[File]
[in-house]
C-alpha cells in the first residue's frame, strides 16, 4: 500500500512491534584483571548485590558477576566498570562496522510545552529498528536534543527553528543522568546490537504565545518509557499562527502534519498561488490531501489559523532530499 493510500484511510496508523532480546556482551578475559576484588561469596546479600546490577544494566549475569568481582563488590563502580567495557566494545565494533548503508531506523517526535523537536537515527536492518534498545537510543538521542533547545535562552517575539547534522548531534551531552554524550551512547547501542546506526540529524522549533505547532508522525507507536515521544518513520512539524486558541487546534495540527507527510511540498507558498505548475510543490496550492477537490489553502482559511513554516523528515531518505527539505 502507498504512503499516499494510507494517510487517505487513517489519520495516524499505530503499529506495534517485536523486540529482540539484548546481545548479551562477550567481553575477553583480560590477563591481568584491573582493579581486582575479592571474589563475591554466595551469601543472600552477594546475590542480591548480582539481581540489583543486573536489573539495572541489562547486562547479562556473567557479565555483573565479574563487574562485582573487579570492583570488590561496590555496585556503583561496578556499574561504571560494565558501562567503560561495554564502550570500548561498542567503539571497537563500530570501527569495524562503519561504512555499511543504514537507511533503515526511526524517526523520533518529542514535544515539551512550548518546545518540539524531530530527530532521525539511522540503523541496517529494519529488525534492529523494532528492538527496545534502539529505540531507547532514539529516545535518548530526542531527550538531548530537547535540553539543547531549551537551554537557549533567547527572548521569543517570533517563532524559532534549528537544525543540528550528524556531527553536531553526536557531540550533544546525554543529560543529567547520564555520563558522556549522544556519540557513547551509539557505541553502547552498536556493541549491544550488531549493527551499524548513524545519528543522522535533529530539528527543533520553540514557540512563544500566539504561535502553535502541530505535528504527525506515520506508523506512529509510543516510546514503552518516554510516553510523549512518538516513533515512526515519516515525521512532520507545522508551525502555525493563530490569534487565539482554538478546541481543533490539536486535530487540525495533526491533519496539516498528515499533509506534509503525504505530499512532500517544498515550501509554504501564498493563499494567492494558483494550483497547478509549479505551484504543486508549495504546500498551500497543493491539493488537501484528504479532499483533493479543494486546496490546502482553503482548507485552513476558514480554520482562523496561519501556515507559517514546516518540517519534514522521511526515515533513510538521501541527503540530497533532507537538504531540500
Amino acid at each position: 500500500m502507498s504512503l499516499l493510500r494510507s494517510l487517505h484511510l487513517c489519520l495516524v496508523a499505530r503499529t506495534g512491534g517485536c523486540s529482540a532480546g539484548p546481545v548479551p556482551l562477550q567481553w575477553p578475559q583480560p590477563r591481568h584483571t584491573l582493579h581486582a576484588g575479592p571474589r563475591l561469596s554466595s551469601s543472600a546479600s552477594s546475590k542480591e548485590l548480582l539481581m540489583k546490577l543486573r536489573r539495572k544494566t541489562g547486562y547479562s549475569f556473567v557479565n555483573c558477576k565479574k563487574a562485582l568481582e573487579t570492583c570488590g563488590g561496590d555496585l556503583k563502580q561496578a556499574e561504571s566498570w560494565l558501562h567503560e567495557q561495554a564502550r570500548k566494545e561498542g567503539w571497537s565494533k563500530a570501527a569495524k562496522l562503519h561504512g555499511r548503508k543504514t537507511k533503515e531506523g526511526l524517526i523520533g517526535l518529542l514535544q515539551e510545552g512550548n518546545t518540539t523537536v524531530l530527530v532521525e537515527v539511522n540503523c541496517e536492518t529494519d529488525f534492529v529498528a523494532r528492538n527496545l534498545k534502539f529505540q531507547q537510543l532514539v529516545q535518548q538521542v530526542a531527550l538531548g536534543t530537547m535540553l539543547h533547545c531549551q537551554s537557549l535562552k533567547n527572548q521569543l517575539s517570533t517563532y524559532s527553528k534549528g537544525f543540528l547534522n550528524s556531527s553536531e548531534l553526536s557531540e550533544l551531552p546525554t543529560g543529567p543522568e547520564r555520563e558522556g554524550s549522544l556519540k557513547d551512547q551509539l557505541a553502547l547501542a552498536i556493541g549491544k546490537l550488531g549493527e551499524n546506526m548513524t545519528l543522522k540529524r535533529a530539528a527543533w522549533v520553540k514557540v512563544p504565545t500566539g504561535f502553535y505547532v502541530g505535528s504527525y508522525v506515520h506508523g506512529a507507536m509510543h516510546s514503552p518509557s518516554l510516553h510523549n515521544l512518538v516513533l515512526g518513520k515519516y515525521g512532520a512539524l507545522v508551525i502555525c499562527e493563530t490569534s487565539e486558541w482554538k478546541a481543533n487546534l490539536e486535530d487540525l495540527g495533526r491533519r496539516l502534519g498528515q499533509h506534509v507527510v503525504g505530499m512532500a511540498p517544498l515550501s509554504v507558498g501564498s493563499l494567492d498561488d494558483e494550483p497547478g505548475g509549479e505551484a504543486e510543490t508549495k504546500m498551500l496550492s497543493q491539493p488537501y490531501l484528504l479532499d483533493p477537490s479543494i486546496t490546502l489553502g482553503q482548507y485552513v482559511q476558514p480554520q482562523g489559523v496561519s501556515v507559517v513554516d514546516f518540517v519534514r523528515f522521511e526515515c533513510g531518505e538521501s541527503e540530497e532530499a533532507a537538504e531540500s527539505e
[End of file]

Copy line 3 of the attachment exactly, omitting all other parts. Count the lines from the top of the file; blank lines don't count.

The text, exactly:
Amino acid at each position: 500500500m502507498s504512503l499516499l493510500r494510507s494517510l487517505h484511510l487513517c489519520l495516524v496508523a499505530r503499529t506495534g512491534g517485536c523486540s529482540a532480546g539484548p546481545v548479551p556482551l562477550q567481553w575477553p578475559q583480560p590477563r591481568h584483571t584491573l582493579h581486582a576484588g575479592p571474589r563475591l561469596s554466595s551469601s543472600a546479600s552477594s546475590k542480591e548485590l548480582l539481581m540489583k546490577l543486573r536489573r539495572k544494566t541489562g547486562y547479562s549475569f556473567v557479565n555483573c558477576k565479574k563487574a562485582l568481582e573487579t570492583c570488590g563488590g561496590d555496585l556503583k563502580q561496578a556499574e561504571s566498570w560494565l558501562h567503560e567495557q561495554a564502550r570500548k566494545e561498542g567503539w571497537s565494533k563500530a570501527a569495524k562496522l562503519h561504512g555499511r548503508k543504514t537507511k533503515e531506523g526511526l524517526i523520533g517526535l518529542l514535544q515539551e510545552g512550548n518546545t518540539t523537536v524531530l530527530v532521525e537515527v539511522n540503523c541496517e536492518t529494519d529488525f534492529v529498528a523494532r528492538n527496545l534498545k534502539f529505540q531507547q537510543l532514539v529516545q535518548q538521542v530526542a531527550l538531548g536534543t530537547m535540553l539543547h533547545c531549551q537551554s537557549l535562552k533567547n527572548q521569543l517575539s517570533t517563532y524559532s527553528k534549528g537544525f543540528l547534522n550528524s556531527s553536531e548531534l553526536s557531540e550533544l551531552p546525554t543529560g543529567p543522568e547520564r555520563e558522556g554524550s549522544l556519540k557513547d551512547q551509539l557505541a553502547l547501542a552498536i556493541g549491544k546490537l550488531g549493527e551499524n546506526m548513524t545519528l543522522k540529524r535533529a530539528a527543533w522549533v520553540k514557540v512563544p504565545t500566539g504561535f502553535y505547532v502541530g505535528s504527525y508522525v506515520h506508523g506512529a507507536m509510543h516510546s514503552p518509557s518516554l510516553h510523549n515521544l512518538v516513533l515512526g518513520k515519516y515525521g512532520a512539524l507545522v508551525i502555525c499562527e493563530t490569534s487565539e486558541w482554538k478546541a481543533n487546534l490539536e486535530d487540525l495540527g495533526r491533519r496539516l502534519g498528515q499533509h506534509v507527510v503525504g505530499m512532500a511540498p517544498l515550501s509554504v507558498g501564498s493563499l494567492d498561488d494558483e494550483p497547478g505548475g509549479e505551484a504543486e510543490t508549495k504546500m498551500l496550492s497543493q491539493p488537501y490531501l484528504l479532499d483533493p477537490s479543494i486546496t490546502l489553502g482553503q482548507y485552513v482559511q476558514p480554520q482562523g489559523v496561519s501556515v507559517v513554516d514546516f518540517v519534514r523528515f522521511e526515515c533513510g531518505e538521501s541527503e540530497e532530499a533532507a537538504e531540500s527539505e